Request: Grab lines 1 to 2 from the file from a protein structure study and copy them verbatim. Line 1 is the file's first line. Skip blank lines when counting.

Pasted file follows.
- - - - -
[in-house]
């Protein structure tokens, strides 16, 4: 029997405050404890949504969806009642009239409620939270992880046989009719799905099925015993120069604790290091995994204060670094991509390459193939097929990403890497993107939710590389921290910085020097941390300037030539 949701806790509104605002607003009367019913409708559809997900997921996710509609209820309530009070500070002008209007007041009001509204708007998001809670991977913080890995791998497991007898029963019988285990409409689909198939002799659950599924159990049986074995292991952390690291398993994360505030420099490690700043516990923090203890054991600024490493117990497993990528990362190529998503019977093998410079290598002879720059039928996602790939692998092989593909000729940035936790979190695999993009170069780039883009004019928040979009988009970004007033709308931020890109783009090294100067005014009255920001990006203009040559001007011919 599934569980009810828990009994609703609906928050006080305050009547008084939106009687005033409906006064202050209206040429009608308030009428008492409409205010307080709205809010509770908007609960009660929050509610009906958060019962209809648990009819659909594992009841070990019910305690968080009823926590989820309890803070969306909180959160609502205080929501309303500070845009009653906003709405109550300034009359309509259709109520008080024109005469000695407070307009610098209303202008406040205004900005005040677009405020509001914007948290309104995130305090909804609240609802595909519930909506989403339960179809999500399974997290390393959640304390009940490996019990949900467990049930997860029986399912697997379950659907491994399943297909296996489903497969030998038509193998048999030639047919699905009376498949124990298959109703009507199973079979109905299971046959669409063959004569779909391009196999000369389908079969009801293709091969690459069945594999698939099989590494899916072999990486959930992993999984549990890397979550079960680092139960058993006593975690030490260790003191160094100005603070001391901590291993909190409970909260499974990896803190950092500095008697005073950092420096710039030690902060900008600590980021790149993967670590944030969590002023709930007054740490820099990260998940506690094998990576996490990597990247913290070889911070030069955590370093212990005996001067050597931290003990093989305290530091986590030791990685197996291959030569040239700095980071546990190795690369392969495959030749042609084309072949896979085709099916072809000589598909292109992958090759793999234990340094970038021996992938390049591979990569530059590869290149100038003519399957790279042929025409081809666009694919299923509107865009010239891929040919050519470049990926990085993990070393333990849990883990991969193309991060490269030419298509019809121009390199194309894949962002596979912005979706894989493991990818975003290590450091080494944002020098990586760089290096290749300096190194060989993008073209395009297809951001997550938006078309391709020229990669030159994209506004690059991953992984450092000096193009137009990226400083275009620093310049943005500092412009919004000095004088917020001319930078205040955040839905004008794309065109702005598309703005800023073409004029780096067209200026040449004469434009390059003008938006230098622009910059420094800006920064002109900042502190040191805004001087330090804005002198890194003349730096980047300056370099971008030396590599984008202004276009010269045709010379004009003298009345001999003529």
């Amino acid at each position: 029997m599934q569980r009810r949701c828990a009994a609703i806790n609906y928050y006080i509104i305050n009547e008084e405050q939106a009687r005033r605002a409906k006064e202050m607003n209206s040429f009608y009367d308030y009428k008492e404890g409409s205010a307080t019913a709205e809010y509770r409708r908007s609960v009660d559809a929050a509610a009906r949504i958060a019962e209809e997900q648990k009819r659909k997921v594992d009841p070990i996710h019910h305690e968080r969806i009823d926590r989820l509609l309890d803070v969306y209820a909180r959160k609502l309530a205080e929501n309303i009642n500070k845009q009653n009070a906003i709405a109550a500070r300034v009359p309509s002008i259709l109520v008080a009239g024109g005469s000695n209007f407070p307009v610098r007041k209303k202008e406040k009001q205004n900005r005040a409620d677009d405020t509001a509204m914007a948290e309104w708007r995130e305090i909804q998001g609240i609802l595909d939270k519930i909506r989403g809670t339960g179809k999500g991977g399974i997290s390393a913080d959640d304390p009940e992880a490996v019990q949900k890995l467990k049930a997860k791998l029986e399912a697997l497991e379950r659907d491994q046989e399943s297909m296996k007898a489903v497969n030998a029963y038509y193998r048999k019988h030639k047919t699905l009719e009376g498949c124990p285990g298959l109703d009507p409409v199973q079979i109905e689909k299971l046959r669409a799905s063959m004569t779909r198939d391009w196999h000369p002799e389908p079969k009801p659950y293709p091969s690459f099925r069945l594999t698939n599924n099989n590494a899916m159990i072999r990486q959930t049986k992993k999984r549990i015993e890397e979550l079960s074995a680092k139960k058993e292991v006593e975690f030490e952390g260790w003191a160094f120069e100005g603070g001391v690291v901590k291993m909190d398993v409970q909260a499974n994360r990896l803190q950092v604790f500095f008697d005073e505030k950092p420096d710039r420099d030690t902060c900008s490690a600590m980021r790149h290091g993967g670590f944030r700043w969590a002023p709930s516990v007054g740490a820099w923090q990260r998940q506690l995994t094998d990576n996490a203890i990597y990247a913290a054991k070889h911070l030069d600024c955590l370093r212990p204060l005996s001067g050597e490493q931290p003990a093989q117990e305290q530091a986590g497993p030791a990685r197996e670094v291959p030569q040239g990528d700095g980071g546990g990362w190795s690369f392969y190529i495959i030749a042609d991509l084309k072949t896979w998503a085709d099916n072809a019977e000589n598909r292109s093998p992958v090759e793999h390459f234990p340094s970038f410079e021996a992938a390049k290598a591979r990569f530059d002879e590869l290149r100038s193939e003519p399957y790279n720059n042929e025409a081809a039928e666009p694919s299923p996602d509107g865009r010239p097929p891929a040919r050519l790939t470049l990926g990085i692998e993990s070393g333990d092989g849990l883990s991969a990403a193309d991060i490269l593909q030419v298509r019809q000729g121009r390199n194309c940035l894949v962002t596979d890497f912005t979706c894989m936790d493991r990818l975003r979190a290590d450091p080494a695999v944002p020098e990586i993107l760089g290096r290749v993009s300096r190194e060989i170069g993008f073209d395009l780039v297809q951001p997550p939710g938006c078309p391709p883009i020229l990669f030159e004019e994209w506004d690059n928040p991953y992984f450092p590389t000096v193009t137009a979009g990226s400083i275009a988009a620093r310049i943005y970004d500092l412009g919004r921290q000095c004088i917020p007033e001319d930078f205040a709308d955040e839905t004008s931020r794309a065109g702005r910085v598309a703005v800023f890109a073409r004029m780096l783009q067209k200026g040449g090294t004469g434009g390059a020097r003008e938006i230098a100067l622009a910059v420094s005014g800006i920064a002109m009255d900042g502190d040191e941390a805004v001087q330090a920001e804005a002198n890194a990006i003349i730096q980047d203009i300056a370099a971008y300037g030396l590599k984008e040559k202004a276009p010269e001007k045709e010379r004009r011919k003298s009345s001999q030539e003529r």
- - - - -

[in-house]
């Protein structure tokens, strides 16, 4: 029997405050404890949504969806009642009239409620939270992880046989009719799905099925015993120069604790290091995994204060670094991509390459193939097929990403890497993107939710590389921290910085020097941390300037030539 949701806790509104605002607003009367019913409708559809997900997921996710509609209820309530009070500070002008209007007041009001509204708007998001809670991977913080890995791998497991007898029963019988285990409409689909198939002799659950599924159990049986074995292991952390690291398993994360505030420099490690700043516990923090203890054991600024490493117990497993990528990362190529998503019977093998410079290598002879720059039928996602790939692998092989593909000729940035936790979190695999993009170069780039883009004019928040979009988009970004007033709308931020890109783009090294100067005014009255920001990006203009040559001007011919 599934569980009810828990009994609703609906928050006080305050009547008084939106009687005033409906006064202050209206040429009608308030009428008492409409205010307080709205809010509770908007609960009660929050509610009906958060019962209809648990009819659909594992009841070990019910305690968080009823926590989820309890803070969306909180959160609502205080929501309303500070845009009653906003709405109550300034009359309509259709109520008080024109005469000695407070307009610098209303202008406040205004900005005040677009405020509001914007948290309104995130305090909804609240609802595909519930909506989403339960179809999500399974997290390393959640304390009940490996019990949900467990049930997860029986399912697997379950659907491994399943297909296996489903497969030998038509193998048999030639047919699905009376498949124990298959109703009507199973079979109905299971046959669409063959004569779909391009196999000369389908079969009801293709091969690459069945594999698939099989590494899916072999990486959930992993999984549990890397979550079960680092139960058993006593975690030490260790003191160094100005603070001391901590291993909190409970909260499974990896803190950092500095008697005073950092420096710039030690902060900008600590980021790149993967670590944030969590002023709930007054740490820099990260998940506690094998990576996490990597990247913290070889911070030069955590370093212990005996001067050597931290003990093989305290530091986590030791990685197996291959030569040239700095980071546990190795690369392969495959030749042609084309072949896979085709099916072809000589598909292109992958090759793999234990340094970038021996992938390049591979990569530059590869290149100038003519399957790279042929025409081809666009694919299923509107865009010239891929040919050519470049990926990085993990070393333990849990883990991969193309991060490269030419298509019809121009390199194309894949962002596979912005979706894989493991990818975003290590450091080494944002020098990586760089290096290749300096190194060989993008073209395009297809951001997550938006078309391709020229990669030159994209506004690059991953992984450092000096193009137009990226400083275009620093310049943005500092412009919004000095004088917020001319930078205040955040839905004008794309065109702005598309703005800023073409004029780096067209200026040449004469434009390059003008938006230098622009910059420094800006920064002109900042502190040191805004001087330090804005002198890194003349730096980047300056370099971008030396590599984008202004276009010269045709010379004009003298009345001999003529």